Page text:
I was 15 years old when Hurricane Katrina came through and devastated New Orleans, LA. My mother and I had lost our home nearly a year prior and kept most of our belongings in our car while bouncing from place to place to sleep. Leading up to August 23, 2005- the date my mother and I realized we had no way to leave, we had no true routine. I was in the process of recovering from an August 15th surgery to remove a benign brain tumor and had to manage our lives around what strength remained in both of us. When the hurricane finally hit us, we didn’t have the resources to leave. We were fortunate enough to be over in the Westbank before the storm, an area that avoided much of the flooding. So, we braved it. A decision that will go on to resonate with me for the rest of my life. That choice shaped me. We survived. Which cannot be said for all of us that had no other choice but to brave it. Many New Orleanians are subject to conditions that define them. Call it gentrification or whatever you want now. Back then, we called it being “trapped.” Being trapped took a new kind of shape throughout the weeks during and following Katrina. We went from having no choice to having no hope. We clung on to what we could for inspiration during a time in which we were convinced that no one cared about us. (Outside of those we saw with relief efforts.)
A week or so after the hurricane cleared, my mother and I found ourselves living in a tent near Lafayette, LA. A small town called Arnaudville. We were given money by some folks with the relief efforts so that we’d money to drive north, so we did. During that time I would listen to the radio in an attempt to hear about something not hurricane-related. But to no avail. Even the AM radio talk stations were talking about how the New Orleans Saints were displaced. Where was the 2005 season to be played? How long will they stay in San Jose, CA? Soon the talks turned to a relocation thanks to lease disputes with Louisiana a few months earlier. Regardless of where they were though, we were just glad they were going to keep playing.
For the entire 2005 season we watched a New Orleans Saints team go out on the field and fight without having a home field to play on. Much like ourselves. Throughout that season many Saints players also made their way back to New Orleans to assist in the relief. Joe Horn has openly talked about how people stranded on bridges and in the Superdome would always ask about how the team was doing, if we were going to win against Carolina- a division rival, and so on. On September 11, the 2005 season opener weeks after the hurricane, the Saints did just that. They edged the Panthers 23-20 at Carolina. They survived. We went on to go 3-13 that season but every game played felt like a win for the young 15/16-year-old trying to figure out what was going to happen next.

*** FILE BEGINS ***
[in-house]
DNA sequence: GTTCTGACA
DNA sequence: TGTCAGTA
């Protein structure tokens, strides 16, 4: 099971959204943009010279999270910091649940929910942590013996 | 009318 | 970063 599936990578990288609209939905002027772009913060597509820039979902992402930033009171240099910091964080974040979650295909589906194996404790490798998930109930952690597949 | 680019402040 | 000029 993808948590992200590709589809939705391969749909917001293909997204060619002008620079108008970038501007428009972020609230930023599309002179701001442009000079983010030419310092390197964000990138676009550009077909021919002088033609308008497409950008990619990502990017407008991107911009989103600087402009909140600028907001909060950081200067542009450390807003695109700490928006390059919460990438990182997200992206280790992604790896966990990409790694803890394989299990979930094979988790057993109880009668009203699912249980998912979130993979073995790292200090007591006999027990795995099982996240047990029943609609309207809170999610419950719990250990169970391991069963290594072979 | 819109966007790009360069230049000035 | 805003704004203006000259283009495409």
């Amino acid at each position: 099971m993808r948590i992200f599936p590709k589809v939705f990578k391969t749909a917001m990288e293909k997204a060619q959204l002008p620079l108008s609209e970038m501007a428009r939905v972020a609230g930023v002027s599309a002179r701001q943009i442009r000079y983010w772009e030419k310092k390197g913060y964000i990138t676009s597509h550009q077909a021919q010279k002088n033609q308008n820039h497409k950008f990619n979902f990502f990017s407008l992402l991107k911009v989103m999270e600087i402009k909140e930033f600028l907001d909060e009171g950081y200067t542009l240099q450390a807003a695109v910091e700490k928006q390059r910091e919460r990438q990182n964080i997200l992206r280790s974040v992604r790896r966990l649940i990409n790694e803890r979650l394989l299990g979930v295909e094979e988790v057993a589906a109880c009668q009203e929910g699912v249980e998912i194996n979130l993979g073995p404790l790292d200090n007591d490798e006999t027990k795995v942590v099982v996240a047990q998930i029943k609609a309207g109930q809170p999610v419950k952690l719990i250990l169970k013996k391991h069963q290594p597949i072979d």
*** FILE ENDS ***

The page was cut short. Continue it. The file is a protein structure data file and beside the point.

I ended up being welcomed back to school, after having dropped out years ago, at Cecilia High School. Go Bulldogs. My mother and I were taken in by a family that was kind enough to give us a safe place to sleep and a place to call home. Without these instances, I’d never have known that was a chance that I could rebuild. Rebuild the same way that the city of New Orleans did leading up to the Saints’ home return to the Superdome on September 24, 2006. With a new coach and new QB to lead us, we all had hope again as fans. For some of us, that hope correlated with our own lives. The Rebirth took place on the hands of Steve Gleason with 13:35 remaining in the first quarter of that fateful game against the Falcons. My Rebirth took place with it. Even though I may never get to thank him in person, I hope this write-up does it justice. Because maybe not at the same time, but for the first time, I remembered what pure, unfiltered hope felt like.
Often, sports fans are criticized for being barbaric, violent, belligerent, and unintelligent. Those who criticize us simply don’t understand the importance of how a team can affect one’s life. Whether through their on-field play or their off the field actions, one thing is for sure- the New Orleans Saints affected the entire Nation between 2005 and the conclusion of the 2006 season when they reached the NFC Championship Game for the first time in their history.
Any citizen of New Orleans throughout Katrina would have felt like an 0-16 team more than a 3-13 one. But the Saints’ turnaround was a perfect analogy for the strength and resilience of an entire region. A few years later, they won a Superbowl. An achievement that was said to be unreachable for the team. That was months after I started college. An achievement I was often told I’d never accomplish in my life. I can’t credit the team for pushing me to navigate all of the adversity I faced in my lifetime. That credit goes to my amazing mother. But I can credit them for reminding us all that there is always a chance to succeed in even the most dire circumstances. We ask all the time, “Who dat?” and the answer is and forever will be, “We dat.”